Medical Aesthetics Industry: Regulation

Part of the debate – in Westminster Hall at 4:00 pm on 14th May 2019.

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Photo of Alberto Costa Alberto Costa Conservative, South Leicestershire 4:00 pm, 14th May 2019

My hon. Friend is correct. I am sorry to learn of the incidents he heard about from his constituent at his surgery. I had a similar matter. Indeed, that is what prompted me to champion this issue, along with other hon. Members.

I pay tribute to the Minister at this early stage of the debate. The welcome moves that she has introduced today, by coincidence, are exactly the sort of moves we want; they are on the right path. Today, we are arguing for more, and I am confident she is in listening mode.

Save Face, a Government-approved register for accredited practitioners, highlighted in its audit report last year that it had received just under 1,000 complaints about unregistered practitioners. This register is not compulsory and there are thousands of practitioners who have chosen not to sign up. The mark of a professional is someone who is regulated, qualified and licensed. They do not need to be a medic or a nurse to be able to be regulated, qualified or licensed to practice in this field. In the private sector, professionals such as solicitors—I declare an interest, as I am a solicitor—are regulated, have to be qualified and have to have an annual licence. Most importantly, they are obligated to carry professional indemnity insurance. That marks out those who are professionals and those who are not. That is why we urgently need a professional regulatory body for this industry.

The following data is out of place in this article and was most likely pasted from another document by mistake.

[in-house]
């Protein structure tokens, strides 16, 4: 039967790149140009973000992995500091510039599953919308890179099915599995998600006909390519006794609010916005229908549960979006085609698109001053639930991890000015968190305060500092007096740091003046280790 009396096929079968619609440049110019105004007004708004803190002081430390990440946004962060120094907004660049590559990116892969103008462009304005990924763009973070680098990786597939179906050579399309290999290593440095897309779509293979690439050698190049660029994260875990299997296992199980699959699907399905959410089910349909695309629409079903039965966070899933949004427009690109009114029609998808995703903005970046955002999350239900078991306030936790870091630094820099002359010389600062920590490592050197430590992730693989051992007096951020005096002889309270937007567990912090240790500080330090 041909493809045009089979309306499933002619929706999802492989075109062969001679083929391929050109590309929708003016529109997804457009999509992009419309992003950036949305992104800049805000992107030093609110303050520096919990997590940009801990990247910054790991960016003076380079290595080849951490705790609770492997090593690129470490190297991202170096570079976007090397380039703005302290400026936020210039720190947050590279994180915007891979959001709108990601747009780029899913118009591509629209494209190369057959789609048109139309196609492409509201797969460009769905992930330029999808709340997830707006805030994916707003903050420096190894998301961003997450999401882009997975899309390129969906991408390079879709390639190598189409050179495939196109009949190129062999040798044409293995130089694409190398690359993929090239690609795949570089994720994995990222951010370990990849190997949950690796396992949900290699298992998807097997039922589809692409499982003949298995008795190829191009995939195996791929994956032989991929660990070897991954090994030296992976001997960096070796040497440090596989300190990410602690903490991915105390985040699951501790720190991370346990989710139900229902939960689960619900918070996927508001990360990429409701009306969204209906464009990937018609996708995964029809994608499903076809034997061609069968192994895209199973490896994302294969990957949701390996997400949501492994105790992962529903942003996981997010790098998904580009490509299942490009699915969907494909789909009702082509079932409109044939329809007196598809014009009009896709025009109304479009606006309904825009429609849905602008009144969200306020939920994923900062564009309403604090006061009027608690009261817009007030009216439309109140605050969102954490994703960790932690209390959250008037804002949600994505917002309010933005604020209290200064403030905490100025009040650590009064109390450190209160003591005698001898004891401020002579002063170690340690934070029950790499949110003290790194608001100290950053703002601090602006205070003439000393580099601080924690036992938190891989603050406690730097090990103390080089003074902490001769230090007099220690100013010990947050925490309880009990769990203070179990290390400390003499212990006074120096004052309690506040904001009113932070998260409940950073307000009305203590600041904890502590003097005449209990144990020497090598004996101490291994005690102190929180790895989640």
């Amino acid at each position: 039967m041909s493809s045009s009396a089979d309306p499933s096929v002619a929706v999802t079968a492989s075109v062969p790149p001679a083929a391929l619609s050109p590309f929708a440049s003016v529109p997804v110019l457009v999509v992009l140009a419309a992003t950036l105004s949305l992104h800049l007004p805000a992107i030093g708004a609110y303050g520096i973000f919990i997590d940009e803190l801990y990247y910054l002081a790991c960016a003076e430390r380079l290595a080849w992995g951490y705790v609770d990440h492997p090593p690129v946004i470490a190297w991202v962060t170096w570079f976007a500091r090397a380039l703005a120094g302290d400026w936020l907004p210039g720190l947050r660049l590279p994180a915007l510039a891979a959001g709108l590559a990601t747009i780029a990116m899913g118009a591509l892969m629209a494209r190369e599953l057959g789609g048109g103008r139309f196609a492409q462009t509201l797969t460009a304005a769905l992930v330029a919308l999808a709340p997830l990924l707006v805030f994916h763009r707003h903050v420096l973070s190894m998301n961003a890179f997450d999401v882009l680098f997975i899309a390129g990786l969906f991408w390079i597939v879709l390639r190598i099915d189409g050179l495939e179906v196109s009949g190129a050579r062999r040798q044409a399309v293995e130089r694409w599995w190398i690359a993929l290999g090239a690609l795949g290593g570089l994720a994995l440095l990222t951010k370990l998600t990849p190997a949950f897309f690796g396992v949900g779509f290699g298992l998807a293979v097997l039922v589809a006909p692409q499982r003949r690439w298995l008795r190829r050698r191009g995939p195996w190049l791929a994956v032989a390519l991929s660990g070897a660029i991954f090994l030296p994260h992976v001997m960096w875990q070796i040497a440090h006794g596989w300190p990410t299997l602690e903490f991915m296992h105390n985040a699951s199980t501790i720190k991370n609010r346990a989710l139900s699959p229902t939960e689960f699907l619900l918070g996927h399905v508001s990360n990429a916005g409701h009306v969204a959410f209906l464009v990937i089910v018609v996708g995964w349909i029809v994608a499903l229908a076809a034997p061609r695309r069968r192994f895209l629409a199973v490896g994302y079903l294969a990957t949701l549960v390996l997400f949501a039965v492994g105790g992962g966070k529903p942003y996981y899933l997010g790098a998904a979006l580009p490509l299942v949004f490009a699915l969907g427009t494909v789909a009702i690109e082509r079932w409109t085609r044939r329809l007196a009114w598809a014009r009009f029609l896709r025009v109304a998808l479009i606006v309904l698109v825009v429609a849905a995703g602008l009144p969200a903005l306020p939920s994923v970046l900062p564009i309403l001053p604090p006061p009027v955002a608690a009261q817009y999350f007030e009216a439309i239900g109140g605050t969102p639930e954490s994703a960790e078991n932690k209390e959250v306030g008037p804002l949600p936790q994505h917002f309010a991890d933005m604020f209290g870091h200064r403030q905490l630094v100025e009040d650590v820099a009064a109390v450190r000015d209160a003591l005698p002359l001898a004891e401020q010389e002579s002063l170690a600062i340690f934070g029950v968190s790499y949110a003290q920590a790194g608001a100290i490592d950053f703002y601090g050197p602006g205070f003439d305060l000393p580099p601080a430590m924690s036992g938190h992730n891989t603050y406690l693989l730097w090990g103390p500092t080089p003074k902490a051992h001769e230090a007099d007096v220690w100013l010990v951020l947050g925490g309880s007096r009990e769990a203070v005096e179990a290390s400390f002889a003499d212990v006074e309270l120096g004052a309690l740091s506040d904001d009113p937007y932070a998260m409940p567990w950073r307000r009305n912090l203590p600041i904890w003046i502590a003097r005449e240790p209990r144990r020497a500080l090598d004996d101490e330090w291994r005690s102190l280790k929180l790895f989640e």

Let me give a simple example. As a nation of animal lovers, we would not consider taking a cat, a dog or even a hamster to an unregulated vet to have an injection. Therefore, why are we allowing our constituents to have the option of going to someone who is unregulated to have potential poison injected into them, as my hon. Friend Mr Evans mentioned?